As I was receiving feedback on my recent article about pinnacle awards in youth leadership programs (Click Here), I was reminded of a recent Forbes article on “5 Characteristics of Grit – How Many Do You Have?”
The article sums up the growing opinion that today’s youth lack “grit” or that determination to persevere and accomplish long-term goals. In short, “if it ain’t an easy win, why bother?” (Or, conversely, if there’s strong chance of failure, despite the benefits of attempting the goal, why bother?)
Grit, or that firmness of character which enables us to stick with a project or relationship through thick and thin, heat and cold, ups and downs is a key to exceptional performance in life.
It isn’t developed by a schooling system that “teaches to the test” (i.e. equips the student to rote-ly repeat basic facts and principles to ace the test, but lacks the depth of understanding to connect the dots from A to Z.) This was my concern about pinnacle awards (i.e. Eagle Scout, Gold Award, et.al. — Click Here) becoming about completing a checklist instead of growing and maturing through the process.
Life is about the journey, not merely the destination.
The five characteristics of “Grit” mentioned in the article included:
- Courage – gritty people are not afraid to fail in the quest for big wins. Failure is learning, not crushing defeat. “Teddy Roosevelt, a Grand Sire of Grit, spoke about the importance of overcoming fear and managing vulnerability in an address he made at the Sorbonne in 1907. He stated: ‘It is not the critic who counts; not the man who points out how the strong man stumbles, or where the doer of deeds could have done better. The credit belongs to the man who is actually in the arena, whose face is marred by dust and sweat and blood; who strived valiantly; who errs, who comes again and again, because there is no effort without error and shortcoming; but who does actually strive to do the deeds; who knows great enthusiasms, the great devotions; who spends himself in a worthy cause; who at the best knows in the end the triumph of high achievement, and who at the worst, if he fails, at least fails while daring greatly.’” Further, Ms. Perlis, the author of the Forbes article stated “…courage is like a muscle; it has to be exercised daily. If you do, it will grow; ignored, it will atrophy. Courage helps fuel grit; the two are symbiotic, feeding into and off of each other…and you need to manage each and how they are functioning together.” Brilliant!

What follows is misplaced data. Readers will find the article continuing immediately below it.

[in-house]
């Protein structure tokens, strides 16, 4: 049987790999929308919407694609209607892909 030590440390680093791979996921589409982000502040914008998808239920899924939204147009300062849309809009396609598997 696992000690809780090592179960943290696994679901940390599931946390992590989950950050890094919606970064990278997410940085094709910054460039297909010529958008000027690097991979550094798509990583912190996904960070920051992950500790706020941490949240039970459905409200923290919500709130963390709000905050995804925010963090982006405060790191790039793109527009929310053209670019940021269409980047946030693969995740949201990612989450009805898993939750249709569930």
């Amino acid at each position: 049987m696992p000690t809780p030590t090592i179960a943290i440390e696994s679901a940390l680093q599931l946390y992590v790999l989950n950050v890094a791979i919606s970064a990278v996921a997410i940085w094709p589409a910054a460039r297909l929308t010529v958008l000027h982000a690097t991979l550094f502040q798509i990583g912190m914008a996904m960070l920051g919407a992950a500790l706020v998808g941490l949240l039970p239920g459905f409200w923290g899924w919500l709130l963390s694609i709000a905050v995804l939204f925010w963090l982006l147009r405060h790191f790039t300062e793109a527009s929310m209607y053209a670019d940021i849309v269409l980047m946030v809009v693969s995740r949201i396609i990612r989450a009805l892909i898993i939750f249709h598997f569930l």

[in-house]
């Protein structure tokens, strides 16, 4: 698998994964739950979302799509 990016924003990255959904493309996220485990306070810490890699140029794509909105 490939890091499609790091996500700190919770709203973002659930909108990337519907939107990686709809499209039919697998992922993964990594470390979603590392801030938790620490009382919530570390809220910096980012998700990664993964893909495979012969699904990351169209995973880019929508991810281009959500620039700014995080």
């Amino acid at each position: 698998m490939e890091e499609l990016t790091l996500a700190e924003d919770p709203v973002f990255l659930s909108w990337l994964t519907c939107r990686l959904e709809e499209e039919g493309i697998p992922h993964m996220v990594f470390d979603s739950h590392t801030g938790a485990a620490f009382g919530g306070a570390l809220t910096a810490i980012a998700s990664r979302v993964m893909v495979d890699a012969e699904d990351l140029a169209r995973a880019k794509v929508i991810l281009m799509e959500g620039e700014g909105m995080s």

- Conscientiousness: Achievement Oriented vs. Dependable – dependable people are good to have on teams because they get things done, but only what’s put in front of them or specifically assigned to them (in general). Achievers are more likely to seek out the next project and the next step actively. They’re searchers and instigators never settling for status quo. Both care about results, but one settles for completion, the other itches to keep moving.
- Long-Term Goals and Endurance: Follow Through – Long term goals “provide the context and framework in which to find the meaning and value of your long-term efforts, which helps cultivate drive, sustainability, passion, courage, stamina…grit.” Floating from one short term project to another isn’t bad, but it doesn’t aggregate or compound skills and experience as quickly/effectively as taking on huge projects and managing the complex, interwoven details across multiple departments to get to the final result (which is often more projects spun out of the central, multi-year effort).
- Resilience: Optimism, Confidence, and Creativity – connected to our earlier mention of not being afraid of failure or setbacks, resilience is that springy-ness of character that enables you to bounce back to your feet quickly and keep moving. Some people need a lot of time to get up, get dusted off and get back on track, but those who learn to spring back fast seem to be the ones at the front of the leadership pack. Resilience could also be viewed as the “energy reserve” or “drive” people build up to maintain enthusiasm over the long-haul when others fade or need longer “breaks” to restore their vigor.
- Excellence vs. Perfection – According to the author, “In general, gritty people don’t seek perfection, but instead strive for excellence. It may seem that these two have only subtle semantic distinctions; but in fact they are quite at odds. Perfection is excellence’s somewhat pernicious cousin. It is pedantic, binary, unforgiving and inflexible… Excellence is an attitude, not an endgame. The word excellence is derived from the Greek word Arête which is bound with the notion of fulfillment of purpose or function and is closely associated with virtue.” In my own experience with “corporate America” and in small business operations, I’ve seen the difference between perfection (a paper chase that’s never really fulfilled) and excellence (it works, it works well, customers are pleased, further optimization would come at a cost higher than the return justifies). Gritty people want excellence so they can move on and make a similar impact in other areas, too.
So what do you think? Are our outdoor adventure programs building “Gritty” young people who like big challenges, or do we too easily reward for trivial accomplishments that discourages “true grit”? How big are the goals your patrols/teams facing? Do we as leaders push them off of their comfort zone often enough to challenge them without needlessly frustrating them? Or do we like to settle in for a cup of coffee while the kids play out of earshot? It’s our responsibility to guide these young men and women to become the best they can be. The question often becomes, how do we do that?
Try to up the grit factor in your program this year. Your youth leaders will benefit from becoming grittier as they go.